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OECD Statistics Working Papers

The OECD Statistics Working Paper Series - managed by the OECD Statistics and Data Directorate – is designed to make available in a timely fashion and to a wider readership selected studies prepared by staff in the Secretariat or by outside consultants working on OECD projects. The papers included are of a technical, methodological or statistical policy nature and relate to statistical work relevant to the organisation. The Working Papers are generally available only in their original language - English or French - with a summary in the other.

Joint Working Paper

Measuring Well-being and Progress in Countries at Different Stages of Development: Towards a More Universal Conceptual Framework (with OECD Development Centre)

Measuring and Assessing Job Quality: The OECD Job Quality Framework (with OECD Directorate for Employment, Labour and Social Affairs)

Forecasting GDP during and after the Great Recession: A contest between small-scale bridge and large-scale dynamic factor models (with OECD Economics Directorate)

Decoupling of wages from productivity: Macro-level facts (with OECD Economics Directorate)

Which policies increase value for money in health care? (with OECD Directorate for Employment, Labour and Social Affairs)

Compiling mineral and energy resource accounts according to the System of Environmental-Economic Accounting (SEEA) 2012 (with OECD Environment Directorate)

English

What matters the most to people?

Evidence from the OECD Better Life Index users’ responses

The OECD Better Life Index is an interactive composite index that aggregates average measures of country’s well-being outcomes through weights defined by users. This paper studies these weights by analysing the responses given by close to 130 000 users since 2011 to date. The paper has three goals. First, to investigate the factors shaping users’ preferences over a set of 11 well-being dimensions. Second, to provide insights into users’ preferences for a large group of countries which differ in terms of culture and living conditions. Third, to test for the effects of users’ satisfaction with respect to a given well-being dimension on the weight they attach to it, across different population groups. Various empirical models are used to identify responses’ patterns and see whether they can be accounted for by respondents’ characteristics and their perceived well-being. The paper finds that health status, education and life satisfaction are the aspects that matter the most for BLI users in OECD countries. Men assign more importance to income than women, while women value community and work-life balance more than men. Health, safety, housing and civic engagement become more important with age, while life satisfaction, work-life balance, jobs, income and community are particularly important for youth. There are also clear regional patterns in the choices by BLI users; for instance education, jobs and civic engagement are particularly important in South America while personal safety and work-life balance matter a lot in Asia-Pacific. Analysis carried out on a subset of observations (i.e. BLI-users who completed an extended questionnaire) finds that, for several well-being dimensions (i.e. jobs, housing, community, health, education, civic engagement, personal safety, life satisfaction and work-life balance), there is a positive and linear relationship between individual preferences and self-reported satisfaction in the same dimension, with evidence of distinctly different patterns of association within the population in the case of income and education.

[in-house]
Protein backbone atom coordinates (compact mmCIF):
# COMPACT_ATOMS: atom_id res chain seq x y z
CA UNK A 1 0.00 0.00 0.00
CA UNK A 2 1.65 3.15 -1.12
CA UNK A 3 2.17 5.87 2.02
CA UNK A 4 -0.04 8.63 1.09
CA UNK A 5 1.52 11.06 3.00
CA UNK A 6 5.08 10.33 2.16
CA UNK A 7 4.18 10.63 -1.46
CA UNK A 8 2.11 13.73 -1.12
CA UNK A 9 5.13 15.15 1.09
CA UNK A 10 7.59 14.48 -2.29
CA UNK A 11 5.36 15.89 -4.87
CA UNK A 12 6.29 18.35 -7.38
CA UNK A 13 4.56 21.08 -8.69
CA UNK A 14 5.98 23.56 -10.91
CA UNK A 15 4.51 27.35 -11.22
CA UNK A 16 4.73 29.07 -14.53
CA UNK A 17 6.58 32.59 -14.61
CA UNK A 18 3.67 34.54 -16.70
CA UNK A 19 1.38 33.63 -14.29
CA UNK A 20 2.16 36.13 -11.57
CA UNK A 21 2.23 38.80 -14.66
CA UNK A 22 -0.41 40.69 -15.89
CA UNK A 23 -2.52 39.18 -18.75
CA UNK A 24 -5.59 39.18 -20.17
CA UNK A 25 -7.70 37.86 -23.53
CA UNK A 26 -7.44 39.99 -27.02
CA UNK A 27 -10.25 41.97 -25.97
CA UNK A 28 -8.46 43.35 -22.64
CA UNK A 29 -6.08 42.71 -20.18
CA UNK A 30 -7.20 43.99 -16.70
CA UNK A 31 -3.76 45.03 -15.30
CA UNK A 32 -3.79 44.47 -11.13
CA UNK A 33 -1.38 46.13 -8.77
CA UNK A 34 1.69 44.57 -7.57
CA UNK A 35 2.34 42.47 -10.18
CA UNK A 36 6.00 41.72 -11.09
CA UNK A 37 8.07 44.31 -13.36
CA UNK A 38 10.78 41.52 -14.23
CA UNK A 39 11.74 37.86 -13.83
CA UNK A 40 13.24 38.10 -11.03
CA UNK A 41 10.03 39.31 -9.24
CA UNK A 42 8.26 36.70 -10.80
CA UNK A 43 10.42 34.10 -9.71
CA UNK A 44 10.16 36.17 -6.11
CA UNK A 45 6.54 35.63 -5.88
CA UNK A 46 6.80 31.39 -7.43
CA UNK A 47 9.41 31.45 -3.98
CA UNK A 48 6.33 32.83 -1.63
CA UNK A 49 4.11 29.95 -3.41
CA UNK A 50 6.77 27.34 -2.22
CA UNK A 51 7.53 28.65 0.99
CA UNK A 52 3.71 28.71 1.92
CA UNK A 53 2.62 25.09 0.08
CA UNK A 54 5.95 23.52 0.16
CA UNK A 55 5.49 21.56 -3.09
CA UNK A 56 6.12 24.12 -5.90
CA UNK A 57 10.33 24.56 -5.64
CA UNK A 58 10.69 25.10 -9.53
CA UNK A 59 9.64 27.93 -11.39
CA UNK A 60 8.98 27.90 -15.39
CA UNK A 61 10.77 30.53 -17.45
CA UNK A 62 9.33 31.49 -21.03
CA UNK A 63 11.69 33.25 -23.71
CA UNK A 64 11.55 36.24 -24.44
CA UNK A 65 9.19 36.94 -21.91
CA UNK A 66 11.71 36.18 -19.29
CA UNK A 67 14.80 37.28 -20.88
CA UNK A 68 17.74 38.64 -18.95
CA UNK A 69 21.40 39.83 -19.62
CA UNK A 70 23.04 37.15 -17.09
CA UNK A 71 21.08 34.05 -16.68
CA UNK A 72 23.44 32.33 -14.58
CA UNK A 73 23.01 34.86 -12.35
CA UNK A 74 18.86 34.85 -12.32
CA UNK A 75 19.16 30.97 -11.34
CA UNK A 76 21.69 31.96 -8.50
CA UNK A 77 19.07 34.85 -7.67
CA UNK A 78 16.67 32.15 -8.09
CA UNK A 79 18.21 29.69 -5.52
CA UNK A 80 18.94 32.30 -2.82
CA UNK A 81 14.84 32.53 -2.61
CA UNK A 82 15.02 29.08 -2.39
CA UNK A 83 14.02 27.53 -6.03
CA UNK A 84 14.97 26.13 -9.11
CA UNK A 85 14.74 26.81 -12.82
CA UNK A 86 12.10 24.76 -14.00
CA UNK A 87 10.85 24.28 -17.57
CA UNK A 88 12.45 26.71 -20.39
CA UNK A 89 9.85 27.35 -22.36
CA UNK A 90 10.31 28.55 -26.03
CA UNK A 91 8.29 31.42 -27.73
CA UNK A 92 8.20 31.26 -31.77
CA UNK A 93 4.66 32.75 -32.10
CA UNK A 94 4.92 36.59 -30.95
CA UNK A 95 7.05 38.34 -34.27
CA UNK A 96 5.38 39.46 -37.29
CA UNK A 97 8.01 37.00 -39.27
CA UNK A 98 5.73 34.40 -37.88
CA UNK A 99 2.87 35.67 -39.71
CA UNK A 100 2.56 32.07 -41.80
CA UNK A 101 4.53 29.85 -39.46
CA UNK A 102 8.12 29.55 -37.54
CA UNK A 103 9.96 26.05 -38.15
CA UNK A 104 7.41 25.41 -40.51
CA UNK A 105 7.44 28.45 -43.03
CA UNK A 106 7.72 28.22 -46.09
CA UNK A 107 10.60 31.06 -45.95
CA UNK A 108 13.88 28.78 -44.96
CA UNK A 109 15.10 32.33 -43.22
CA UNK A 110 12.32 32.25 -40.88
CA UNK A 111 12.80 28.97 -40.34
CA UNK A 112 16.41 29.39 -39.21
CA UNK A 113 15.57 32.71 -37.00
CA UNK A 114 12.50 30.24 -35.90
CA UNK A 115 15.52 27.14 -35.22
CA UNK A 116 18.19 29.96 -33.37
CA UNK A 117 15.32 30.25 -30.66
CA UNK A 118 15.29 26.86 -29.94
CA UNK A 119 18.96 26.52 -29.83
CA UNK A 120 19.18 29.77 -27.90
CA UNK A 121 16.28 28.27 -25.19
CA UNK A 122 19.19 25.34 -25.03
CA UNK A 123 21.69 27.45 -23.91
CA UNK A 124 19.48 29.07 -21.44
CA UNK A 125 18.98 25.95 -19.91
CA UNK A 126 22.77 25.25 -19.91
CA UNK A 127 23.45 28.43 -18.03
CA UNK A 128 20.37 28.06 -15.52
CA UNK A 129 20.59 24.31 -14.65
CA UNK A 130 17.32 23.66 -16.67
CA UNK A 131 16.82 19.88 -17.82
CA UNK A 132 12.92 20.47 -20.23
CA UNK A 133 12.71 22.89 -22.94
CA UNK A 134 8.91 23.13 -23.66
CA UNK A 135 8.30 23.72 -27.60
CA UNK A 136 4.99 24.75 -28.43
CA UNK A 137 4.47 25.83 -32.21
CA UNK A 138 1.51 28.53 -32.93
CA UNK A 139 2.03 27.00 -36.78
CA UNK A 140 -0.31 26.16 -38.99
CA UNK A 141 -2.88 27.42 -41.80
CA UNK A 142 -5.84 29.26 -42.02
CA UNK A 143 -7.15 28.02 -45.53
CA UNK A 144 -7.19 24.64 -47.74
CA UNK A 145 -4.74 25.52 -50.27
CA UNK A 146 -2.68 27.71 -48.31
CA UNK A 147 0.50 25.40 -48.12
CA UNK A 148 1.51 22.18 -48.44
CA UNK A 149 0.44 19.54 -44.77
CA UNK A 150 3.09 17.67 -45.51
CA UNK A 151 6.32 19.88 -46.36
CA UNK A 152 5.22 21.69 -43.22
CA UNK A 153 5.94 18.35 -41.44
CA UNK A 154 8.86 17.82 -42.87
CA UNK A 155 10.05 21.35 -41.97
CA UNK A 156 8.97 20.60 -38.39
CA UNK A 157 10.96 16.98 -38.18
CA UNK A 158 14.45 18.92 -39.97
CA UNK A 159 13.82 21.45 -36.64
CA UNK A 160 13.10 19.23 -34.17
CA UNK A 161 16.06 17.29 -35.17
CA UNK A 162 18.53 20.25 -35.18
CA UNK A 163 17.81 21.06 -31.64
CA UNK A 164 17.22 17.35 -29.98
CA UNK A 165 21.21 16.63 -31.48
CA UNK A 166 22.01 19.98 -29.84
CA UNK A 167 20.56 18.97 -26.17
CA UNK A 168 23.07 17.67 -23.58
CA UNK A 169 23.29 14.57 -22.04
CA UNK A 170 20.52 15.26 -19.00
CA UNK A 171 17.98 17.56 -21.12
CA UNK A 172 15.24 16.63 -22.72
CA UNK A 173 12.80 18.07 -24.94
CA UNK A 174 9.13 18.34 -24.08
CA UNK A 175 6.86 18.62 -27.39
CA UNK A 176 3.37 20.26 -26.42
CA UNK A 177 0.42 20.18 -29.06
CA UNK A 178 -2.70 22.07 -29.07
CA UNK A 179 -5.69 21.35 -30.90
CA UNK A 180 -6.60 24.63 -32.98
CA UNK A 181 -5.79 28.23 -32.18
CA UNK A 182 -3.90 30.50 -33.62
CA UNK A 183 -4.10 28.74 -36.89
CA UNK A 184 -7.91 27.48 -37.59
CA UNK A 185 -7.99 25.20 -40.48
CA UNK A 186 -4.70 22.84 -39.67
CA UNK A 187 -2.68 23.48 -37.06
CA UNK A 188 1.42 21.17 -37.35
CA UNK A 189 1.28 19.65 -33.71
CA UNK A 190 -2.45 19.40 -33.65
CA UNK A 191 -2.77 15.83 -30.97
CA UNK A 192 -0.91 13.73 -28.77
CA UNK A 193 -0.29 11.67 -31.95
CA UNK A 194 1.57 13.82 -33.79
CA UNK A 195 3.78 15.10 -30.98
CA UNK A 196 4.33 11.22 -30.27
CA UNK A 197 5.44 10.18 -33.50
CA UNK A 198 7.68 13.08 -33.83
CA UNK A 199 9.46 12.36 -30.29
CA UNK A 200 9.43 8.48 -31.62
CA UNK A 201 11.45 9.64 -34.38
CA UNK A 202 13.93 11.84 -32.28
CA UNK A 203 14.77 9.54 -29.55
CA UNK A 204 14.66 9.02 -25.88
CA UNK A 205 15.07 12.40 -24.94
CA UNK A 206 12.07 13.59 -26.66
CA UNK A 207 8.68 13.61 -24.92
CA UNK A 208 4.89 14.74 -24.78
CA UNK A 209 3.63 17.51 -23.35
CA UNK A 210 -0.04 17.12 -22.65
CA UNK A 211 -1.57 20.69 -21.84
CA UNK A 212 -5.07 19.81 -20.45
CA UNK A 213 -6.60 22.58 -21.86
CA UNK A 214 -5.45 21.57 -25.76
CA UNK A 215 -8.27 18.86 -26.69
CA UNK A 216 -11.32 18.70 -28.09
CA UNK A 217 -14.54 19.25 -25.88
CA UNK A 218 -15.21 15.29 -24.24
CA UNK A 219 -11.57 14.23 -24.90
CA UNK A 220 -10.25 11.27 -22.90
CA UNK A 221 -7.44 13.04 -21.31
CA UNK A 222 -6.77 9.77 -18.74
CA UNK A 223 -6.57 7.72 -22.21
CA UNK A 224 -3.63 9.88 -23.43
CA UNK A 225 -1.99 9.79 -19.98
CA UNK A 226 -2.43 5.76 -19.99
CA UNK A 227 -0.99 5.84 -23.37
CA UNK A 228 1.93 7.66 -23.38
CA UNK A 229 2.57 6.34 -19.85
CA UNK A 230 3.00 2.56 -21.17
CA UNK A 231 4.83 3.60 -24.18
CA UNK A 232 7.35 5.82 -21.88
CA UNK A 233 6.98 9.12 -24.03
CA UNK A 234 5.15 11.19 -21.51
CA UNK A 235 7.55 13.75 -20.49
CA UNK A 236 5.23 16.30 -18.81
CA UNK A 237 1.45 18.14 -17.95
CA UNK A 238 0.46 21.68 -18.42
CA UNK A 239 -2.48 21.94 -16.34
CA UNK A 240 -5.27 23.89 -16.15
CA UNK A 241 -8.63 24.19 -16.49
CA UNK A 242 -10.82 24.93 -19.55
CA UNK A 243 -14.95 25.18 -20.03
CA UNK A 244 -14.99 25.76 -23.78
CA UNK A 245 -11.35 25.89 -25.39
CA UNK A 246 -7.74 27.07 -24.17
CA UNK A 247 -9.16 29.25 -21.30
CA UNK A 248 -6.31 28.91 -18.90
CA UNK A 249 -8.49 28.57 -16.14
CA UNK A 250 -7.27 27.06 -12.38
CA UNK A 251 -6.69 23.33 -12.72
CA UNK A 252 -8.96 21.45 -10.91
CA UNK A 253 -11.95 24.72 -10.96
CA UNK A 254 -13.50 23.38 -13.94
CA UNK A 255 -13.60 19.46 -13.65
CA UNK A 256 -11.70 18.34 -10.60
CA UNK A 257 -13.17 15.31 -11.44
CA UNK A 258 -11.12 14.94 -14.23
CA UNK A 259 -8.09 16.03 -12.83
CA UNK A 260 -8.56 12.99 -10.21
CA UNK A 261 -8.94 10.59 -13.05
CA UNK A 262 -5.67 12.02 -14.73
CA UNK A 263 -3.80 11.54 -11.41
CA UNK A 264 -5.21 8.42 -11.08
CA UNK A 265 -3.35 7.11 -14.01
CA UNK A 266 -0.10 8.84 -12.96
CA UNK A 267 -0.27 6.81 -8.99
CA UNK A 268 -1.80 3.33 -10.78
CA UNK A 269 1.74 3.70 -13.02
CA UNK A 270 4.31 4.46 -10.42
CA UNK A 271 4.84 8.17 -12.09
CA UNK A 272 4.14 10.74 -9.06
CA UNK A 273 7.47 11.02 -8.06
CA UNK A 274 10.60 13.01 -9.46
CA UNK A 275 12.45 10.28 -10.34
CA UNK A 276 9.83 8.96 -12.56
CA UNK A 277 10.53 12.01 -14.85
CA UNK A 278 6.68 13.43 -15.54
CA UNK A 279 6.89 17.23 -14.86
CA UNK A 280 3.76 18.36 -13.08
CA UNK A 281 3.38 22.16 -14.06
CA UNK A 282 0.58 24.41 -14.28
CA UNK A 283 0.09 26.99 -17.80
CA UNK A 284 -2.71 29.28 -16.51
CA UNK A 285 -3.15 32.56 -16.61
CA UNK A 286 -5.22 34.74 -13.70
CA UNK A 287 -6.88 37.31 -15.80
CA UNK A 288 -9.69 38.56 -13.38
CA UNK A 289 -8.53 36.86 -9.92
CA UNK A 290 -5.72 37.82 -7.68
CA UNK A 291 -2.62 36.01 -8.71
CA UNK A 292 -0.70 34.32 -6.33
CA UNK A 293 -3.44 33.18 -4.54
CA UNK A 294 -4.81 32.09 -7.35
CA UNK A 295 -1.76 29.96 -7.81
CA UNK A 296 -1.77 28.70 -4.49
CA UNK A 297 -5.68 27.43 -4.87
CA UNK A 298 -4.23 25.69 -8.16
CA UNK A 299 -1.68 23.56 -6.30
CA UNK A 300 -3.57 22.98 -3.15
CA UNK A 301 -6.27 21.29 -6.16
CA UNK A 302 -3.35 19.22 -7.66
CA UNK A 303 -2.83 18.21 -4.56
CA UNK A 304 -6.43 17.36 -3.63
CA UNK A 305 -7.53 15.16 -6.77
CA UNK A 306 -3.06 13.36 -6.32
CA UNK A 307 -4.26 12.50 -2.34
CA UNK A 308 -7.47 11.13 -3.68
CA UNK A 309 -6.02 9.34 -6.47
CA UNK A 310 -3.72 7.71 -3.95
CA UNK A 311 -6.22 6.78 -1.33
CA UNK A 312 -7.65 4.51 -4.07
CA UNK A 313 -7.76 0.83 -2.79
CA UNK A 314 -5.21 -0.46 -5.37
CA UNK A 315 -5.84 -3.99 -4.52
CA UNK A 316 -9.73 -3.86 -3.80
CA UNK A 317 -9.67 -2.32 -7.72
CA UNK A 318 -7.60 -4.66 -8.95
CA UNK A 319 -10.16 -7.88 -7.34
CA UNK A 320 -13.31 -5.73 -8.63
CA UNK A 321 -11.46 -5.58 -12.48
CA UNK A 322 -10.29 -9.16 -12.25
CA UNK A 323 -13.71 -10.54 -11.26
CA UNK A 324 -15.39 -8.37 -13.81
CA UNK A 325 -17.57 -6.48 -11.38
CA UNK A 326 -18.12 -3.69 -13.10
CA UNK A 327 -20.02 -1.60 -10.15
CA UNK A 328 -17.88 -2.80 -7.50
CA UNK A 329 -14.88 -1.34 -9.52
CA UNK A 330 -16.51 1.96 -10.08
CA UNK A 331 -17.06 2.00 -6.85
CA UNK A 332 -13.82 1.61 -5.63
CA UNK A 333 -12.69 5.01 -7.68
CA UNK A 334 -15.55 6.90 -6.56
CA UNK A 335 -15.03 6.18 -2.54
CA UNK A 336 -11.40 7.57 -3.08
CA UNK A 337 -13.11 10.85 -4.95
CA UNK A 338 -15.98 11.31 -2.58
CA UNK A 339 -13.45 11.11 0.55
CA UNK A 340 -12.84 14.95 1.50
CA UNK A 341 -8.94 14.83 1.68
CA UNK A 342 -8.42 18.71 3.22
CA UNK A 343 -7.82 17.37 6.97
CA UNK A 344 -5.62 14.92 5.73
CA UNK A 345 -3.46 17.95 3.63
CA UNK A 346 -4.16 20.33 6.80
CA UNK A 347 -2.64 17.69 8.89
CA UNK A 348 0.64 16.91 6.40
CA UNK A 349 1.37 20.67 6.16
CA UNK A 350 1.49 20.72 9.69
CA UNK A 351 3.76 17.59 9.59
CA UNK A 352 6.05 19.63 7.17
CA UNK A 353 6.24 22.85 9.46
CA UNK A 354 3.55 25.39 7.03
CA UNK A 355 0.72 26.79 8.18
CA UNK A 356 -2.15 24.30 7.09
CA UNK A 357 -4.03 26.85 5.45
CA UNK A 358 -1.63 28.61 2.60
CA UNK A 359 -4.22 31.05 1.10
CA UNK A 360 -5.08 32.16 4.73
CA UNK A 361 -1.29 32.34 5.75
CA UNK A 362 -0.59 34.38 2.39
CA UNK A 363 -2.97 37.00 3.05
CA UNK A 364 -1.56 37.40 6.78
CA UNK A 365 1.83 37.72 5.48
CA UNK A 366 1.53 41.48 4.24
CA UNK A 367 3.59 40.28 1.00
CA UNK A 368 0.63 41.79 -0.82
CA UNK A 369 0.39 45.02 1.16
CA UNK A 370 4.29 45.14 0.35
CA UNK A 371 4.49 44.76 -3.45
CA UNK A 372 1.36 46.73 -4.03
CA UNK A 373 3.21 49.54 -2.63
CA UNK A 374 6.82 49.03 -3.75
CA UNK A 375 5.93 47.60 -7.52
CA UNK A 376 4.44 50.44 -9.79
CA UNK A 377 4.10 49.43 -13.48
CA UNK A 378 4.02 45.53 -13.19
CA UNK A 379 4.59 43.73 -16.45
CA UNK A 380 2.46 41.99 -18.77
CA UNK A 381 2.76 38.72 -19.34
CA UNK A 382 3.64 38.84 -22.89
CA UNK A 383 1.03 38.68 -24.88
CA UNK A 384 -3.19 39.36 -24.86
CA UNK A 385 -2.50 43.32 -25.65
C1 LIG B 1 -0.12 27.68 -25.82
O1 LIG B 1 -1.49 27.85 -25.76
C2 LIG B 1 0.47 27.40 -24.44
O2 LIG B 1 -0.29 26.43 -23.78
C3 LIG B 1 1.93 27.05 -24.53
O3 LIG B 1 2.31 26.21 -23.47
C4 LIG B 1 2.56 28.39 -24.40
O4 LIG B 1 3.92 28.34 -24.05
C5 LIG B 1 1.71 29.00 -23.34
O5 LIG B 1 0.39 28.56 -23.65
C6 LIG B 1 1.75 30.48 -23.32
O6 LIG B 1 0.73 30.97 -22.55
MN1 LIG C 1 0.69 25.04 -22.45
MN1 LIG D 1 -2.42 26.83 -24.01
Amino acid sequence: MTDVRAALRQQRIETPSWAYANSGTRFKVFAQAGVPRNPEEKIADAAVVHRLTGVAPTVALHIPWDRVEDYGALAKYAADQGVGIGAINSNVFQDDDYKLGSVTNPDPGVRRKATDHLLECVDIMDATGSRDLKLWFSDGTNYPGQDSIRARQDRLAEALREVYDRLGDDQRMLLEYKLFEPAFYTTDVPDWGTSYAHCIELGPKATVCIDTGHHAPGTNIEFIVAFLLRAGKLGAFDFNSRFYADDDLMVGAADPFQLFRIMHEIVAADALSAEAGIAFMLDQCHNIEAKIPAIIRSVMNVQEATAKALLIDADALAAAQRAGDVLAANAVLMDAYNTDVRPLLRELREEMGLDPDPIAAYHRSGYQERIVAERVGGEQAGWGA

English

Keywords: users, composite index, preferences, well-being, Better Life Index
JEL: C43: Mathematical and Quantitative Methods / Econometric and Statistical Methods: Special Topics / Index Numbers and Aggregation; leading indicators; O1: Economic Development, Innovation, Technological Change, and Growth / Economic Development; I31: Health, Education, and Welfare / Welfare, Well-Being, and Poverty / General Welfare; Well-Being
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